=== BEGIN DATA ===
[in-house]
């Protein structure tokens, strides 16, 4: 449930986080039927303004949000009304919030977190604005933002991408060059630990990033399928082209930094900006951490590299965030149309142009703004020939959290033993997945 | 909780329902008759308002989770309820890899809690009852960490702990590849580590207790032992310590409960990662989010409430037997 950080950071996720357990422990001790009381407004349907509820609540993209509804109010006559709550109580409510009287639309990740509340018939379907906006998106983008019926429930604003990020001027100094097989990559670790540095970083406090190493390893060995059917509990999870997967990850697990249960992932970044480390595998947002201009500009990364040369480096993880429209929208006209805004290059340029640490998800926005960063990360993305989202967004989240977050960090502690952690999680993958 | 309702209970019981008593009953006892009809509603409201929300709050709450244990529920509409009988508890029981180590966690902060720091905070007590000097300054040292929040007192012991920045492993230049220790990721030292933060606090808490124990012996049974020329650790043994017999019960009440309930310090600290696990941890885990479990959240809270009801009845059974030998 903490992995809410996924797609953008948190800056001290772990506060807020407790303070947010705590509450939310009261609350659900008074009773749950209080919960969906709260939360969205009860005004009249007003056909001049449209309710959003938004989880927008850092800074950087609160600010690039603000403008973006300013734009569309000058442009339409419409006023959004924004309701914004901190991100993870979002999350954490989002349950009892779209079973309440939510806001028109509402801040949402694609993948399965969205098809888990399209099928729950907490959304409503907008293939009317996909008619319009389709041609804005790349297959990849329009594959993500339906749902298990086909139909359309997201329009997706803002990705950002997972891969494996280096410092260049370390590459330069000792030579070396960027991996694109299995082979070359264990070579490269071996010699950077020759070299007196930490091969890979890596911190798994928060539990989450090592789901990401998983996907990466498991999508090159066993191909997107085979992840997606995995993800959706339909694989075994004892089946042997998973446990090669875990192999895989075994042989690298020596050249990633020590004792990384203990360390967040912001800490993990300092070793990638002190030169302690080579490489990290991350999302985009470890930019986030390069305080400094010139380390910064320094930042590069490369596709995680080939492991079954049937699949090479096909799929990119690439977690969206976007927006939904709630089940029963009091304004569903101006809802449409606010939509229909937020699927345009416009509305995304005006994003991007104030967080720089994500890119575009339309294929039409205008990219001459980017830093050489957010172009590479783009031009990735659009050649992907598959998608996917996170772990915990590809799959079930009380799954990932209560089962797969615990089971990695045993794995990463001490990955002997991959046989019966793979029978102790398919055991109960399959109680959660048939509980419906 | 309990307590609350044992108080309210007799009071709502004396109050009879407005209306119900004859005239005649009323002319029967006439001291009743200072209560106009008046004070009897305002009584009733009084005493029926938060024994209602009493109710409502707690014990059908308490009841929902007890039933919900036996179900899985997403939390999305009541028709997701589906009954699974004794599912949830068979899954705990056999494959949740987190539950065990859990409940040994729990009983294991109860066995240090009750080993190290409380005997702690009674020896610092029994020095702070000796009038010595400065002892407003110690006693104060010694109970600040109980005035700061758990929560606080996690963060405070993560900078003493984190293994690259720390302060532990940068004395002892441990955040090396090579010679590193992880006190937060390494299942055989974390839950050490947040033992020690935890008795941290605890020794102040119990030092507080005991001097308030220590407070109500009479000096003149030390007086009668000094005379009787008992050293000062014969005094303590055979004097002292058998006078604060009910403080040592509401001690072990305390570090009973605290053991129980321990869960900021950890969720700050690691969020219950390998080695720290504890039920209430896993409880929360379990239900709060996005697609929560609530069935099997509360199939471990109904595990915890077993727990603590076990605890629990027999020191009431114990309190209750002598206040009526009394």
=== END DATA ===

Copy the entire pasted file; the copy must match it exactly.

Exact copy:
[in-house]
């Protein structure tokens, strides 16, 4: 449930986080039927303004949000009304919030977190604005933002991408060059630990990033399928082209930094900006951490590299965030149309142009703004020939959290033993997945 | 909780329902008759308002989770309820890899809690009852960490702990590849580590207790032992310590409960990662989010409430037997 950080950071996720357990422990001790009381407004349907509820609540993209509804109010006559709550109580409510009287639309990740509340018939379907906006998106983008019926429930604003990020001027100094097989990559670790540095970083406090190493390893060995059917509990999870997967990850697990249960992932970044480390595998947002201009500009990364040369480096993880429209929208006209805004290059340029640490998800926005960063990360993305989202967004989240977050960090502690952690999680993958 | 309702209970019981008593009953006892009809509603409201929300709050709450244990529920509409009988508890029981180590966690902060720091905070007590000097300054040292929040007192012991920045492993230049220790990721030292933060606090808490124990012996049974020329650790043994017999019960009440309930310090600290696990941890885990479990959240809270009801009845059974030998 903490992995809410996924797609953008948190800056001290772990506060807020407790303070947010705590509450939310009261609350659900008074009773749950209080919960969906709260939360969205009860005004009249007003056909001049449209309710959003938004989880927008850092800074950087609160600010690039603000403008973006300013734009569309000058442009339409419409006023959004924004309701914004901190991100993870979002999350954490989002349950009892779209079973309440939510806001028109509402801040949402694609993948399965969205098809888990399209099928729950907490959304409503907008293939009317996909008619319009389709041609804005790349297959990849329009594959993500339906749902298990086909139909359309997201329009997706803002990705950002997972891969494996280096410092260049370390590459330069000792030579070396960027991996694109299995082979070359264990070579490269071996010699950077020759070299007196930490091969890979890596911190798994928060539990989450090592789901990401998983996907990466498991999508090159066993191909997107085979992840997606995995993800959706339909694989075994004892089946042997998973446990090669875990192999895989075994042989690298020596050249990633020590004792990384203990360390967040912001800490993990300092070793990638002190030169302690080579490489990290991350999302985009470890930019986030390069305080400094010139380390910064320094930042590069490369596709995680080939492991079954049937699949090479096909799929990119690439977690969206976007927006939904709630089940029963009091304004569903101006809802449409606010939509229909937020699927345009416009509305995304005006994003991007104030967080720089994500890119575009339309294929039409205008990219001459980017830093050489957010172009590479783009031009990735659009050649992907598959998608996917996170772990915990590809799959079930009380799954990932209560089962797969615990089971990695045993794995990463001490990955002997991959046989019966793979029978102790398919055991109960399959109680959660048939509980419906 | 309990307590609350044992108080309210007799009071709502004396109050009879407005209306119900004859005239005649009323002319029967006439001291009743200072209560106009008046004070009897305002009584009733009084005493029926938060024994209602009493109710409502707690014990059908308490009841929902007890039933919900036996179900899985997403939390999305009541028709997701589906009954699974004794599912949830068979899954705990056999494959949740987190539950065990859990409940040994729990009983294991109860066995240090009750080993190290409380005997702690009674020896610092029994020095702070000796009038010595400065002892407003110690006693104060010694109970600040109980005035700061758990929560606080996690963060405070993560900078003493984190293994690259720390302060532990940068004395002892441990955040090396090579010679590193992880006190937060390494299942055989974390839950050490947040033992020690935890008795941290605890020794102040119990030092507080005991001097308030220590407070109500009479000096003149030390007086009668000094005379009787008992050293000062014969005094303590055979004097002292058998006078604060009910403080040592509401001690072990305390570090009973605290053991129980321990869960900021950890969720700050690691969020219950390998080695720290504890039920209430896993409880929360379990239900709060996005697609929560609530069935099997509360199939471990109904595990915890077993727990603590076990605890629990027999020191009431114990309190209750002598206040009526009394």